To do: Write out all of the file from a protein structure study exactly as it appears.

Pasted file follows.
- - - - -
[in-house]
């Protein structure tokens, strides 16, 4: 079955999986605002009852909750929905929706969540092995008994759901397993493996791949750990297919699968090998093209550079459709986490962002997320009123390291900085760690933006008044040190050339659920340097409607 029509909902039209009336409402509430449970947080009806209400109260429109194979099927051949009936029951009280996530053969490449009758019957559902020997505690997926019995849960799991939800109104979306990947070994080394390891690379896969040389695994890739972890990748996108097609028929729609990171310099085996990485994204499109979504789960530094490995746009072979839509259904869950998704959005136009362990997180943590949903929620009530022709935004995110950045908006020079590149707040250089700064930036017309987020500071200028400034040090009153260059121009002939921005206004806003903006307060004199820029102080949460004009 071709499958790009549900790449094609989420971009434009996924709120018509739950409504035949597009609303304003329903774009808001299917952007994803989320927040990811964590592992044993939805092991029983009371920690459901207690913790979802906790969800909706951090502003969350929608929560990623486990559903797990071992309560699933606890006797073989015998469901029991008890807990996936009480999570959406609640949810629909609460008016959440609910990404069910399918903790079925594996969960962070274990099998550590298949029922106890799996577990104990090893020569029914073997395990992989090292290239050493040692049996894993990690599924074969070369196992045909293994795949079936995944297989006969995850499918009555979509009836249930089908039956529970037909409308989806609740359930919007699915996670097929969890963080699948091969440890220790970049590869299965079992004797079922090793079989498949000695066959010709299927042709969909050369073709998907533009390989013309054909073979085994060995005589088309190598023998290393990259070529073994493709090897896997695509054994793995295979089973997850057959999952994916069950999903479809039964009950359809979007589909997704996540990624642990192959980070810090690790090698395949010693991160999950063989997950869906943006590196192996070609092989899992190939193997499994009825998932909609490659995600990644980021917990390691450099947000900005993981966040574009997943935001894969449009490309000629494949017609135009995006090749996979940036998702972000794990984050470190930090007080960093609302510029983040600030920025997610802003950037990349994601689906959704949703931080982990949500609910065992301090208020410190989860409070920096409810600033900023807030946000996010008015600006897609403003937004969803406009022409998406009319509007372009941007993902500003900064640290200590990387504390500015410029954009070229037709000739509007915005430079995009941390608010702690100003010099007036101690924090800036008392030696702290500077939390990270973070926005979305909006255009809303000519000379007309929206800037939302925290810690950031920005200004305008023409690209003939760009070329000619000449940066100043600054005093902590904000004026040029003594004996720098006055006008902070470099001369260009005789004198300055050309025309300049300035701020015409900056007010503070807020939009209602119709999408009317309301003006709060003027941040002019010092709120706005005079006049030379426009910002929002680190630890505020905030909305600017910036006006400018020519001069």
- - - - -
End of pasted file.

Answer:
[in-house]
């Protein structure tokens, strides 16, 4: 079955999986605002009852909750929905929706969540092995008994759901397993493996791949750990297919699968090998093209550079459709986490962002997320009123390291900085760690933006008044040190050339659920340097409607 029509909902039209009336409402509430449970947080009806209400109260429109194979099927051949009936029951009280996530053969490449009758019957559902020997505690997926019995849960799991939800109104979306990947070994080394390891690379896969040389695994890739972890990748996108097609028929729609990171310099085996990485994204499109979504789960530094490995746009072979839509259904869950998704959005136009362990997180943590949903929620009530022709935004995110950045908006020079590149707040250089700064930036017309987020500071200028400034040090009153260059121009002939921005206004806003903006307060004199820029102080949460004009 071709499958790009549900790449094609989420971009434009996924709120018509739950409504035949597009609303304003329903774009808001299917952007994803989320927040990811964590592992044993939805092991029983009371920690459901207690913790979802906790969800909706951090502003969350929608929560990623486990559903797990071992309560699933606890006797073989015998469901029991008890807990996936009480999570959406609640949810629909609460008016959440609910990404069910399918903790079925594996969960962070274990099998550590298949029922106890799996577990104990090893020569029914073997395990992989090292290239050493040692049996894993990690599924074969070369196992045909293994795949079936995944297989006969995850499918009555979509009836249930089908039956529970037909409308989806609740359930919007699915996670097929969890963080699948091969440890220790970049590869299965079992004797079922090793079989498949000695066959010709299927042709969909050369073709998907533009390989013309054909073979085994060995005589088309190598023998290393990259070529073994493709090897896997695509054994793995295979089973997850057959999952994916069950999903479809039964009950359809979007589909997704996540990624642990192959980070810090690790090698395949010693991160999950063989997950869906943006590196192996070609092989899992190939193997499994009825998932909609490659995600990644980021917990390691450099947000900005993981966040574009997943935001894969449009490309000629494949017609135009995006090749996979940036998702972000794990984050470190930090007080960093609302510029983040600030920025997610802003950037990349994601689906959704949703931080982990949500609910065992301090208020410190989860409070920096409810600033900023807030946000996010008015600006897609403003937004969803406009022409998406009319509007372009941007993902500003900064640290200590990387504390500015410029954009070229037709000739509007915005430079995009941390608010702690100003010099007036101690924090800036008392030696702290500077939390990270973070926005979305909006255009809303000519000379007309929206800037939302925290810690950031920005200004305008023409690209003939760009070329000619000449940066100043600054005093902590904000004026040029003594004996720098006055006008902070470099001369260009005789004198300055050309025309300049300035701020015409900056007010503070807020939009209602119709999408009317309301003006709060003027941040002019010092709120706005005079006049030379426009910002929002680190630890505020905030909305600017910036006006400018020519001069």